Monday, then playing center field for the Chicago Cubs at Dodger Stadium against Los Angeles, made what some have deemed the "greatest play" in baseball history when he snatched Old Glory from two fans who ran on the field with the intent to burn it.
The moment is indelibly iconic, and Monday, who later played for the Dodgers and is now one of their announcers on radio broadcasts, gave an oral history of the event in 2006, on the 30th anniversary of the heroic moment, to MLB.com. In his words:
"When these two guys ran on the field, something wasn't right. And it wasn't right from the standpoint that one of them had something cradled under his arm. It turned out to be an American flag. They came from the left-field corner, went past Cardenal to shallow left-center field.
"That's when I saw the flag. They unfurled it as if it was a picnic blanket. They knelt beside it, not to pay homage but to harm it as one of the guys was pulling out of his pocket somewhere a big can of lighter fluid. He began to douse it.
"What they were doing was wrong then, in 1976. In my mind, it's wrong now, in 2006. It's the way I was raised. My thoughts were reinforced with my six years in the Marine Corp Reserves. It was also reinforced by a lot of friends who lost their lives protecting the rights and freedoms that flag represented.
"So I started to run after them. To this day, I couldn't tell you what was running through my mind except I was mad, I was angry and it was wrong for a lot of reasons.
"Then the wind blew the first match out. There was hardly ever any wind at Dodger Stadium. The second match was lit, just as I got there. I did think that if I could bowl them over, they can't do what they're trying to do.
"I saw them go and put the match down to the flag. It's soaked in lighter fluid at this time. Well, they can't light it if they don't have it. So I just scooped it up.
"My first thought was, 'Is this on fire?' Well, fortunately, it was not. I continue to run. One of the men threw the can of lighter fluid at me. We found out he was not a prospect. He did not have a good arm. Thank goodness.
"After the guys left, there was a buzz in the stands, people being aghast with what had taken place. Without being prompted, and I don't know where it started, but people began to sing 'God Bless America.' When I reflect back upon it now, I still get goose bumps."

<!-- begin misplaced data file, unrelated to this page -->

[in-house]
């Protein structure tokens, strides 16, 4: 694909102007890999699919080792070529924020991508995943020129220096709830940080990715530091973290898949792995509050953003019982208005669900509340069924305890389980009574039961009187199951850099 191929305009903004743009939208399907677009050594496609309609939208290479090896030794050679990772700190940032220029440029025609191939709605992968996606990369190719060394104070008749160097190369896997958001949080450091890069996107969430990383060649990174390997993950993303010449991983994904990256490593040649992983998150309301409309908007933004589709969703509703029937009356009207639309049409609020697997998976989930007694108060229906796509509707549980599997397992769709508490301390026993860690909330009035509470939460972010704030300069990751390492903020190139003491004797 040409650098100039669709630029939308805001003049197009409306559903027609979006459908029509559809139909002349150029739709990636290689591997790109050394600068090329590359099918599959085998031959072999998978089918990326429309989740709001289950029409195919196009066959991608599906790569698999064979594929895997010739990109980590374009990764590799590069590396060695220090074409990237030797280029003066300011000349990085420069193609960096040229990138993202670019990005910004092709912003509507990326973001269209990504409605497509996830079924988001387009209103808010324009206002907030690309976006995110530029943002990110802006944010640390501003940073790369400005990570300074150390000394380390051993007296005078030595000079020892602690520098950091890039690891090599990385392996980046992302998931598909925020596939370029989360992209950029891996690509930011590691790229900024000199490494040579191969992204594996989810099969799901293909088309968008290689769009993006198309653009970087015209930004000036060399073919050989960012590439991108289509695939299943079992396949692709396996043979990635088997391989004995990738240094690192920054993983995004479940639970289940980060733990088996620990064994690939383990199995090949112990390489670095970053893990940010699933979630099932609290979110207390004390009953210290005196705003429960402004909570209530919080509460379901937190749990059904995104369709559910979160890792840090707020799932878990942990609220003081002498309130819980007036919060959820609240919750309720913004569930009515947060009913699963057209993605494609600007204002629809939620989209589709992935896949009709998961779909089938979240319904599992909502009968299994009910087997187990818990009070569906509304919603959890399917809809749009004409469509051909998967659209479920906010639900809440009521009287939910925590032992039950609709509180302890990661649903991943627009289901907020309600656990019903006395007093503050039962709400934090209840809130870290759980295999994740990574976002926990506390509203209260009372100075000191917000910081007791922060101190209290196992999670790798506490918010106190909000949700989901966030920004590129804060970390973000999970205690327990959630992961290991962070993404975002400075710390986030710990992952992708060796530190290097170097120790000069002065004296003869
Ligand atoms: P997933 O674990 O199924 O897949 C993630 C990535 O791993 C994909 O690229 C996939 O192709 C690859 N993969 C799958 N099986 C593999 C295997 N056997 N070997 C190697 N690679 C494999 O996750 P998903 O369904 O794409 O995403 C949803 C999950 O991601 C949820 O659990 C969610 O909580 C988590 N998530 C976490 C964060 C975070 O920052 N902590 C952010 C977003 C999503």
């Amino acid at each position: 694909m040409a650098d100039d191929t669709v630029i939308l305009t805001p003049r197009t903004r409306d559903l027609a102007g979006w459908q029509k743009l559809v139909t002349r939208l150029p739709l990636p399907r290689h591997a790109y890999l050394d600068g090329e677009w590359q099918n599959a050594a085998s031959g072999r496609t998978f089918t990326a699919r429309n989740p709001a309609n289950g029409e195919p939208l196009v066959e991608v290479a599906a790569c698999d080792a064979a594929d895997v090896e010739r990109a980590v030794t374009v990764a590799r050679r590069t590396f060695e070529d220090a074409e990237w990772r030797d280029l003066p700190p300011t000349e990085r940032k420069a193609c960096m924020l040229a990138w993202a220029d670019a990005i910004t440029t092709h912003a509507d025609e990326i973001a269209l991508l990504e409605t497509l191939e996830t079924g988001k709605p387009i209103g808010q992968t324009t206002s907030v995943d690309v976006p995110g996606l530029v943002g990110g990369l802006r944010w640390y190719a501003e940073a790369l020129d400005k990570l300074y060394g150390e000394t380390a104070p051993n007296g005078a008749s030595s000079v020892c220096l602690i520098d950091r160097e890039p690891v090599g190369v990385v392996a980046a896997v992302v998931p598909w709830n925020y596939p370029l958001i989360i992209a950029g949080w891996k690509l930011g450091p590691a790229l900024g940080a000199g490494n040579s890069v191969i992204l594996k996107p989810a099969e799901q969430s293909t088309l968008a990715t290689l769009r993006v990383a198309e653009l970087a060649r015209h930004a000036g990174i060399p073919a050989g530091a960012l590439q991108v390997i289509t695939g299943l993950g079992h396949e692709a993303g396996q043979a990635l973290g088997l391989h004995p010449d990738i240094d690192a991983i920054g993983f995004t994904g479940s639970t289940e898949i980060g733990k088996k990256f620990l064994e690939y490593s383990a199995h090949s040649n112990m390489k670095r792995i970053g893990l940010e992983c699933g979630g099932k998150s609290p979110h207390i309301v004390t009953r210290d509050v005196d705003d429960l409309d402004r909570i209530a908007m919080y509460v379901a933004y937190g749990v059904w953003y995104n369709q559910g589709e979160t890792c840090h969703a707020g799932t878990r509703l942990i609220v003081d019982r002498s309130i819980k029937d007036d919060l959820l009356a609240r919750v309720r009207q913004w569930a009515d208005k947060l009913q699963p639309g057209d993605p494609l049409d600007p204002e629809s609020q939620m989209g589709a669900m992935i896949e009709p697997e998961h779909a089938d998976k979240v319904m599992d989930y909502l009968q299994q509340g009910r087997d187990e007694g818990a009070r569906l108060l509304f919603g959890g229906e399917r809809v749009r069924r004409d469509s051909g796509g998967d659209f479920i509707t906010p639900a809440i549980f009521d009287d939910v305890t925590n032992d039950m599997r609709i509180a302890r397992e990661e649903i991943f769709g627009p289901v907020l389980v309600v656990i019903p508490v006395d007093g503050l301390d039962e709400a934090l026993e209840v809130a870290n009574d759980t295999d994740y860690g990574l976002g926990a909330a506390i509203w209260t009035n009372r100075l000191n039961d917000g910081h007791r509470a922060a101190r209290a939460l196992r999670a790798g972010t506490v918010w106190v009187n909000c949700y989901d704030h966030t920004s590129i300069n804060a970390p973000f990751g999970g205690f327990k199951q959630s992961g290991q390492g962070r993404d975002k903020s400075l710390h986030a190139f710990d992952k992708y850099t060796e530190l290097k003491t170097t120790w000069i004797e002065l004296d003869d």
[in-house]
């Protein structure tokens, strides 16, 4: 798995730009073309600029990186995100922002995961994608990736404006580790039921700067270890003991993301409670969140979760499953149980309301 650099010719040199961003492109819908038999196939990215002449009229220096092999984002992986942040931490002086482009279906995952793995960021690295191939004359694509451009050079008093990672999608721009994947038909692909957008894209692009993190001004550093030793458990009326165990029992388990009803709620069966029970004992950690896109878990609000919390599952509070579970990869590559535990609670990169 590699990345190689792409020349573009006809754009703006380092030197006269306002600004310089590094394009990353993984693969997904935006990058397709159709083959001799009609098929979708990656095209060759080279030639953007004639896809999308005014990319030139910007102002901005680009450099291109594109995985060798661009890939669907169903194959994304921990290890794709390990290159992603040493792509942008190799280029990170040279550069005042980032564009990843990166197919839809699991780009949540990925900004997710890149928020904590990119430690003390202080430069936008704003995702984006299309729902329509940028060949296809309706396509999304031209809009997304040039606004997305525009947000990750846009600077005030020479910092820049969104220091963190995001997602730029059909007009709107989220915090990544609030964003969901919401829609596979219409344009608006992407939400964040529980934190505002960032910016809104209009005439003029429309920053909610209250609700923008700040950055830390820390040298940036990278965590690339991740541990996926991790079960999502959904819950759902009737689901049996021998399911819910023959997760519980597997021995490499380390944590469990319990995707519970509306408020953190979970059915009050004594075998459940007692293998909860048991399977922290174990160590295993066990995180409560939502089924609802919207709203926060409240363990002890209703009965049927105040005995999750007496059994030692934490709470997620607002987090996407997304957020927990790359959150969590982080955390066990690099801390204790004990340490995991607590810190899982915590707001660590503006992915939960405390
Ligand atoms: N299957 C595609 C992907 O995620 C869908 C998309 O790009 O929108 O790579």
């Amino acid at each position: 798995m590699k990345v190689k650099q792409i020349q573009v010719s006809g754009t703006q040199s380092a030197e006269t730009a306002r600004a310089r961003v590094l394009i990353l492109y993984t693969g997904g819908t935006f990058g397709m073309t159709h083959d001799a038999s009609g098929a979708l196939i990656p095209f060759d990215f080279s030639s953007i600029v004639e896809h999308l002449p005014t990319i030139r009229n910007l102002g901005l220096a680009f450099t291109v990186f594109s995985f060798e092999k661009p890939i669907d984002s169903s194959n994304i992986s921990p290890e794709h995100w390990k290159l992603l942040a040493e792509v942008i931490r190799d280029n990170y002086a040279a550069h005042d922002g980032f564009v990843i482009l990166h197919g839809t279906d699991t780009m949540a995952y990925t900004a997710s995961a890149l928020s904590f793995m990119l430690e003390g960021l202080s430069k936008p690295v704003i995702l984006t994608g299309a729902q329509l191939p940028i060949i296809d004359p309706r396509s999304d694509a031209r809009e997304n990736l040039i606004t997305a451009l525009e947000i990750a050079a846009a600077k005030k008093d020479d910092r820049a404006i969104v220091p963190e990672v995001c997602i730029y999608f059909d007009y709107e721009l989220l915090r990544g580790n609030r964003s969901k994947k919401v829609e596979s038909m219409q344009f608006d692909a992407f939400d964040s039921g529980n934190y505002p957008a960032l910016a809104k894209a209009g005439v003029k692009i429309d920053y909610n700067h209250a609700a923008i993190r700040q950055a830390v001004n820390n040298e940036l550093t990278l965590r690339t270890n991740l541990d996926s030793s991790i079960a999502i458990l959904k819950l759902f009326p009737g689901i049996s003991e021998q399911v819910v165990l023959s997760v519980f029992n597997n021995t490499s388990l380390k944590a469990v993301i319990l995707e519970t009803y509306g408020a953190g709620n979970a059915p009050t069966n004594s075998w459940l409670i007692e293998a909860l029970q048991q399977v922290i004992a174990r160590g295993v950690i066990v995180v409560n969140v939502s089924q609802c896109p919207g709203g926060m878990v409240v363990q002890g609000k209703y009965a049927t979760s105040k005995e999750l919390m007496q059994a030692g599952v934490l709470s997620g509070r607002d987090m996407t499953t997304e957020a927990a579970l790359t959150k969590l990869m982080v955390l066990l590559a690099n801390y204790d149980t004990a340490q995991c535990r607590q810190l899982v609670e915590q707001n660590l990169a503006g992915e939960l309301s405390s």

"That means something, because this wasn't just a flag on the field. This was a flag that people looked at with respect.
"The letters I've received from that day have run the gamut of emotions. They've been from children who were not born yet and had only heard about it. They've been from Vietnam veterans, including one yesterday. This soldier wrote that there were two things that he had with him in two tours of Vietnam. These two things kept him in check with reality. One was a small picture of his wife. The other was a small American flag that was neatly folded. The picture was folded inside the flag and in the left breast pocket of his uniform.
"He would be in mud for weeks and months at a time. Those two things were what he looked at to connect him with reality, other than his buddies, and some of them were lost in battle. He wrote in the letter, 'Thanks for protecting what those of us who were in Vietnam held onto dearly.'
"That means something, because this wasn't just a flag on the field. This was a flag that people looked at with respect. We have a lot of rights and freedoms -- not to sound corny -- but we all have the option if we don't like something to make it better. Or you also have the option, if you don't like it, [to] pack up and leave. But don't come onto the field and burn an American flag."
Al Campanis gave the Monday the flag later in the year and the Dodgers announcer cherishes it in his home.